You're not the only ones who can't read the news anymore.  I was all over the WAPO, NYT, LAT for months leading up to the election and now I look at them and just turn away--BUT MAINLY BECAUSE THERE IS NO SUBSTANCE THERE.  

          I realize more clearly than ever the complicity of our national media in the Bush triumph (if he did in fact win?)  It is their toothless, spineless, myopic grasps at capturing what is really happening which is making me sick.  Where is America's tradition of a free-press?  Of enterprising and hard-working journalists?  Did I just imagine this existed?

          Luckily, there is dKos, and actually, I go here first now because I know that if anything were really breaking in the SCLM, it would have already appeared and been raked through on this site.  Besides, I honestly believe that the intelligence, insight and diverse opinion exhibited here more closely reflects the real world than does the puffy status seeking story primping that now passes as journalism.

  •  Hang in there, Steph (4.00)
    This country, to say nothing of this world, has been through dark times before.  The overall direction of history, despite serious setbacks, has been positive and towards greater democracy, justice, fairness and freedom.  No matter how much the misled and confused among us try, they can't stop it.  They can only delay it.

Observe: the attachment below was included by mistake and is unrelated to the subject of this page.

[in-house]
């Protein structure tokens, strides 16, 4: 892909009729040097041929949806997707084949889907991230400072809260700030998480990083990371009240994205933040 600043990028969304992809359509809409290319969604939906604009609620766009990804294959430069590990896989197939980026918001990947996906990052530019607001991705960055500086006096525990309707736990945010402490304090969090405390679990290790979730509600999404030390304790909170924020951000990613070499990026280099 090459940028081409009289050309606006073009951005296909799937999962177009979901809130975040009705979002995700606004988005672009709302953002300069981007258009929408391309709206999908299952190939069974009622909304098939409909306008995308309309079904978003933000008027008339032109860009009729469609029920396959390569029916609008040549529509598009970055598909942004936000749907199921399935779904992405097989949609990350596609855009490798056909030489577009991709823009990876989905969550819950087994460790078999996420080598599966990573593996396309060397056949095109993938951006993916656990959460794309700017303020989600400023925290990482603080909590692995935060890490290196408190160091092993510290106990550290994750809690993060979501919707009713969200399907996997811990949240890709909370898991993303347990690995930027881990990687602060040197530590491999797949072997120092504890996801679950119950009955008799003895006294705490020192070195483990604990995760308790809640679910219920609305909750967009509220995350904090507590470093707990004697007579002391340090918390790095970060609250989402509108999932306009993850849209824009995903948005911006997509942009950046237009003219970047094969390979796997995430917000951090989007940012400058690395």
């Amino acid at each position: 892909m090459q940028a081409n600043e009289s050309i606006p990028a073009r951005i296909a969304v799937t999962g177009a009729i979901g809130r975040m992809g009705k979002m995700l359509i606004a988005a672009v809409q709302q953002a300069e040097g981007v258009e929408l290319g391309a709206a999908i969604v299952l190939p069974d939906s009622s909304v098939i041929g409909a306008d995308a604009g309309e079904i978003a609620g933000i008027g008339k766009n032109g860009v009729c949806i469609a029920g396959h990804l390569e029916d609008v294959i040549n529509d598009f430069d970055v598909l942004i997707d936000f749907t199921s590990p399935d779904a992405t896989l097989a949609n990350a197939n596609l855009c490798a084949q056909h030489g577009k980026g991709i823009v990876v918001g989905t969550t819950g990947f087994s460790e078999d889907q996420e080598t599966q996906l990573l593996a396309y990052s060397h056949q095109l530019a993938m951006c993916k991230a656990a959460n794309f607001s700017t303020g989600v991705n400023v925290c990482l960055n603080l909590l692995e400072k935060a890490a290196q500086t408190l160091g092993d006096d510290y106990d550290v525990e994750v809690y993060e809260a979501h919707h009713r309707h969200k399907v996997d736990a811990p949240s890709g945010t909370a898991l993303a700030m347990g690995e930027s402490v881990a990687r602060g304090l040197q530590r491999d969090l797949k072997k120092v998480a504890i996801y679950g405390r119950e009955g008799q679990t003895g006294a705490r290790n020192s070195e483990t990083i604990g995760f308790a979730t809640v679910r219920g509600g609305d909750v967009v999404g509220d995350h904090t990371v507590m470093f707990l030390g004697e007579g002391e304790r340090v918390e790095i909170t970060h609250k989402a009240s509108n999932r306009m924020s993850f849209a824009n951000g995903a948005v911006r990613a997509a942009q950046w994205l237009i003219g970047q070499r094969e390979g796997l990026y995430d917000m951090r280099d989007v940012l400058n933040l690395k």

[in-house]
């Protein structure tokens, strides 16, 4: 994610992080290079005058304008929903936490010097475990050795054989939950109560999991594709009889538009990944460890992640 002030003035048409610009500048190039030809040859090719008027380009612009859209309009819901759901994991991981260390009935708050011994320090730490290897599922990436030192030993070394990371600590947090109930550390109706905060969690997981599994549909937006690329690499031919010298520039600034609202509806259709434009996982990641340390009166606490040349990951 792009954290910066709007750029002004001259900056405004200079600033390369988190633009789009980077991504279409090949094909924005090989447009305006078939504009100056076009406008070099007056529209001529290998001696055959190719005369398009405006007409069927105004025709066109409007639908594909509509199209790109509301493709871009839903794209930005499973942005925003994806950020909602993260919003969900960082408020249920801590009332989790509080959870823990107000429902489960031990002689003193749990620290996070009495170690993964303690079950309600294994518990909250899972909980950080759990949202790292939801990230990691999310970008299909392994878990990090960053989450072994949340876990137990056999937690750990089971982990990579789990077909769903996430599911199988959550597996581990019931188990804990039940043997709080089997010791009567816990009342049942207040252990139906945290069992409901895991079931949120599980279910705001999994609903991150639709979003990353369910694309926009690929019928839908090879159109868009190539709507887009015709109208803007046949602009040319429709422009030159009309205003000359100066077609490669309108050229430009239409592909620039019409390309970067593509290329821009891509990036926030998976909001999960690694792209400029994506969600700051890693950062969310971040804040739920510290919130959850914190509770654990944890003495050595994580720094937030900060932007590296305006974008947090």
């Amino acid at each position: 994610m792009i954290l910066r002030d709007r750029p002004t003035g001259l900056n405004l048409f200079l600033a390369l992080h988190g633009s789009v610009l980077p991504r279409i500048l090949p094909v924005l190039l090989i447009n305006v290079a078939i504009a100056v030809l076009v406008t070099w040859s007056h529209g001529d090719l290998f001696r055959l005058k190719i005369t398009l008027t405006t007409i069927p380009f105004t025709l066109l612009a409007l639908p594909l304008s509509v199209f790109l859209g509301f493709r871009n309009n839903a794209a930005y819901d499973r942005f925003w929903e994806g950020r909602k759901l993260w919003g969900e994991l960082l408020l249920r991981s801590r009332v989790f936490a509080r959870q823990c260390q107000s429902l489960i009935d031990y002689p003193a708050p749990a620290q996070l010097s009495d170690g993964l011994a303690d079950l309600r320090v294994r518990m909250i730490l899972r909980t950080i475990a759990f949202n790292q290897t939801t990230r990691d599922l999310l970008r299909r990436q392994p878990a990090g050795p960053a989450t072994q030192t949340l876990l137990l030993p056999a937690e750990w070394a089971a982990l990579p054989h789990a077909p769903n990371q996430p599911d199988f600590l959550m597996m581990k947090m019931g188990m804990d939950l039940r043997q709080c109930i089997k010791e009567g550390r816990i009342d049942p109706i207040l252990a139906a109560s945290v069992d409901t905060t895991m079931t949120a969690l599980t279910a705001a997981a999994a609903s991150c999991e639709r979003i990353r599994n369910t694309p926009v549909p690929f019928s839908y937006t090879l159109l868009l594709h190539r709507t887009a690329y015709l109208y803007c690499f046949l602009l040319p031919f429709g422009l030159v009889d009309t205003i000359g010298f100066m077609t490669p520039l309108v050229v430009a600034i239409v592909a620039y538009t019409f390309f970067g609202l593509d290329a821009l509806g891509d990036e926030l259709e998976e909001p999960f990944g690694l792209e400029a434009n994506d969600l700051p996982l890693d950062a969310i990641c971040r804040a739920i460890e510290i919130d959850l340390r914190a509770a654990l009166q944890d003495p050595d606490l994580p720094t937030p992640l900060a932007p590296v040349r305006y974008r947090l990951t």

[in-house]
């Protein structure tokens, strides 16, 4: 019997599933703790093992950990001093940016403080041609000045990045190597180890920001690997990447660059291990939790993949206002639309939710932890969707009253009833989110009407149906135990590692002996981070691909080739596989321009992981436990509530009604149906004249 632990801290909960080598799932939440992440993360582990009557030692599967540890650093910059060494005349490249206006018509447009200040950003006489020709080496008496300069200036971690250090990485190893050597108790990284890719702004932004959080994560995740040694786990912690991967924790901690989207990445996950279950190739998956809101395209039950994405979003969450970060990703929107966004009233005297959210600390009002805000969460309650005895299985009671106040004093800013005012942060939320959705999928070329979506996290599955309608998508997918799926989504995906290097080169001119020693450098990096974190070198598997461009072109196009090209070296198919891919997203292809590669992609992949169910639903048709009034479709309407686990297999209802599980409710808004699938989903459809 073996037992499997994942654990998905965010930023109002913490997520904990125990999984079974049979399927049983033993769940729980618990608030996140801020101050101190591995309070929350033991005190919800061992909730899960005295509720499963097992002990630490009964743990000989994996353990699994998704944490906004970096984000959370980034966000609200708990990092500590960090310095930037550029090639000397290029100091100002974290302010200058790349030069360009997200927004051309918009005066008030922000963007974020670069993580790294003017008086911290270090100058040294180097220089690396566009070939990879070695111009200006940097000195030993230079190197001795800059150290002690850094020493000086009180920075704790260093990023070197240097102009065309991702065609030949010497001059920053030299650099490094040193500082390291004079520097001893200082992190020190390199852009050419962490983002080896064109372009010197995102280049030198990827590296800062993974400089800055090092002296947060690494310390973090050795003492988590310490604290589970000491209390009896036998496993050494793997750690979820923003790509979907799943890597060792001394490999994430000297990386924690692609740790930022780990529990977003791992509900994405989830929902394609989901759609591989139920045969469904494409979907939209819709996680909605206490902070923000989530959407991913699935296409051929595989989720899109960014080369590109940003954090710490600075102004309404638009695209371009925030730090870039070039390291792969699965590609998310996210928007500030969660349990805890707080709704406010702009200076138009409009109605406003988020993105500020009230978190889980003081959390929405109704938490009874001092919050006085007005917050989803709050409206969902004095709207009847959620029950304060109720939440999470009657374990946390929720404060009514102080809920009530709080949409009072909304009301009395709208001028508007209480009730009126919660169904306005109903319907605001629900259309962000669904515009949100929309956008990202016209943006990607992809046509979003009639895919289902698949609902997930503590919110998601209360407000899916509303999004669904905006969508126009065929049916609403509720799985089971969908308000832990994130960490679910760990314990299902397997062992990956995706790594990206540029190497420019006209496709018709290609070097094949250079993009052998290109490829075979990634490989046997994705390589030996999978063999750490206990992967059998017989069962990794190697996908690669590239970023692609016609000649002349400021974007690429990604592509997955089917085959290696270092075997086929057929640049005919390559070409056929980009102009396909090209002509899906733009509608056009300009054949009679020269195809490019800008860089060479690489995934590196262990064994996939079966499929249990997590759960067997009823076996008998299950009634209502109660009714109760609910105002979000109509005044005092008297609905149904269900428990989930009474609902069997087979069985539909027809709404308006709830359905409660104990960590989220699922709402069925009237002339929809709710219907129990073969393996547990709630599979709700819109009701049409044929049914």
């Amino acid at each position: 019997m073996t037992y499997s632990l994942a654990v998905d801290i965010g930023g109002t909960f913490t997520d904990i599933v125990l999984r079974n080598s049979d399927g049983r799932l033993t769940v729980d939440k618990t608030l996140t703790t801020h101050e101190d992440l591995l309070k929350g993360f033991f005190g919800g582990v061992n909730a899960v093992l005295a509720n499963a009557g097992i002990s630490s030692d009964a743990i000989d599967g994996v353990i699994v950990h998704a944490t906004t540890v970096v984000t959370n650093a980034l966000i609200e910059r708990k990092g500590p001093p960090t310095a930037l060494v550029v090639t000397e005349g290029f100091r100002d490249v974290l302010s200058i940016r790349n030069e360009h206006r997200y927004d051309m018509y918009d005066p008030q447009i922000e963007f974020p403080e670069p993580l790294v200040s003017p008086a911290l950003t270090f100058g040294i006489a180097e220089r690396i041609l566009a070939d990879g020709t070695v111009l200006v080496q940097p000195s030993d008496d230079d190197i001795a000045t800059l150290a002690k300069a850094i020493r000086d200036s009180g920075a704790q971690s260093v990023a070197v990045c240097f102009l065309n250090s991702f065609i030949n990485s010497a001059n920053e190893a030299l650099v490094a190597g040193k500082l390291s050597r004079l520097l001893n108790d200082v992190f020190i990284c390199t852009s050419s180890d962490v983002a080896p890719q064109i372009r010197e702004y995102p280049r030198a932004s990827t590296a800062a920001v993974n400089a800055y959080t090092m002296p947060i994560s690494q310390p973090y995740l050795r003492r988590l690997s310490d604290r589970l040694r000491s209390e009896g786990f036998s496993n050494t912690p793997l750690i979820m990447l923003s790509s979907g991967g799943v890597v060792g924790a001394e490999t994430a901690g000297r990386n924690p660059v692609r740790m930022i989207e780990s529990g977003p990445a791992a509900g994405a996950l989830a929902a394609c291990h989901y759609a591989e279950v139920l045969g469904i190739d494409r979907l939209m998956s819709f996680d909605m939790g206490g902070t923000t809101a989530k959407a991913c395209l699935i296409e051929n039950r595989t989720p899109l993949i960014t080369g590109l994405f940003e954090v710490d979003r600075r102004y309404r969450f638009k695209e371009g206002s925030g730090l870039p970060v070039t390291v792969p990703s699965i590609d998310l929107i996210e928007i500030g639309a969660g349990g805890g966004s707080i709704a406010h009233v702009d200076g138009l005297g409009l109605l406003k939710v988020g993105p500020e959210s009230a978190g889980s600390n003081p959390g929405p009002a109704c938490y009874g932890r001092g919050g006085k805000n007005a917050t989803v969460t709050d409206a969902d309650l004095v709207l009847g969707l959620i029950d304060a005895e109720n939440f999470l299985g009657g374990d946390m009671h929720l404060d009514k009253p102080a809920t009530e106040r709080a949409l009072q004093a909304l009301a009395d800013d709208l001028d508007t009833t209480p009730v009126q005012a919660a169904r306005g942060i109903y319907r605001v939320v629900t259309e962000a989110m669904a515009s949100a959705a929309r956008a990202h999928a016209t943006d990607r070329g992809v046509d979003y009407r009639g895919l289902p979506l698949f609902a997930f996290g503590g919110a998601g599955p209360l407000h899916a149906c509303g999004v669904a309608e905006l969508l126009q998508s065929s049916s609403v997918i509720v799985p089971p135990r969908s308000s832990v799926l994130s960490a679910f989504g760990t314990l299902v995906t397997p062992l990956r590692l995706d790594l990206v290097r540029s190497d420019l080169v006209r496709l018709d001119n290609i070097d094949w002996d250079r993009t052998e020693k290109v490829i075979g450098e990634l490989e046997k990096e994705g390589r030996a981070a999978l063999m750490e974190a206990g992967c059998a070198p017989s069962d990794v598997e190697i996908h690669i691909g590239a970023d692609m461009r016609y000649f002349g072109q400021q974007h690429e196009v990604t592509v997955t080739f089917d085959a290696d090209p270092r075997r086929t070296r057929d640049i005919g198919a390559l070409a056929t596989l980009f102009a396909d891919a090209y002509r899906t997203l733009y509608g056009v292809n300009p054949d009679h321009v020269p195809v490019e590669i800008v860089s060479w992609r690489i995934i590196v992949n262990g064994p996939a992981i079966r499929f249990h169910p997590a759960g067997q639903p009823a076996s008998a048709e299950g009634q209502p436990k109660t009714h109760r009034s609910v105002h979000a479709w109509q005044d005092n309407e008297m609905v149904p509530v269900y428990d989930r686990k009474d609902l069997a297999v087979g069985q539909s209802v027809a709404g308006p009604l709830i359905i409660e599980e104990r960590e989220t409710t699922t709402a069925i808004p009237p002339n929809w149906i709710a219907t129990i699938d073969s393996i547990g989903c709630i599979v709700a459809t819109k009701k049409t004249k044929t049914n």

The war's not over yet.

    Visit the Diary of the Lying Socialist Weasels, for commentary from the Original Progressive Web Warriors!

    by Jonathan on Fri Dec 03, 2004 at 05:32:23 PM PST

    •  that is exactly what I wanted to say. (4.00)

      I remember, back during the late 80's, when Gorbachev was in power - and I couldn't believe what I was seeing.  Somehow, it was like the entire Soviet Union was just "waking up."  Gorbachev himself was doing nothing more than liberalizing a little here, a little there... and the whole country followed suit, and it turned into a landslide.

      Even if it doesn't, look at other nations. China: liberalizing very slowly, but as Gorbachev proved, that can turn into a landslide.  India: a poverty-stricken, third-world corrupt democracy - but they could turn into a first-world nation during our lifetime.  Imagine that: a democracy like the US, only six times larger.

      Have patience, and work, and don't be shocked when something amazing happens.

      •  If it acts anything like us... (4.00)
        India will scare the heck out of me. But in reflection of your comments, to show I am listening, I thought we can both listen to someone I admire.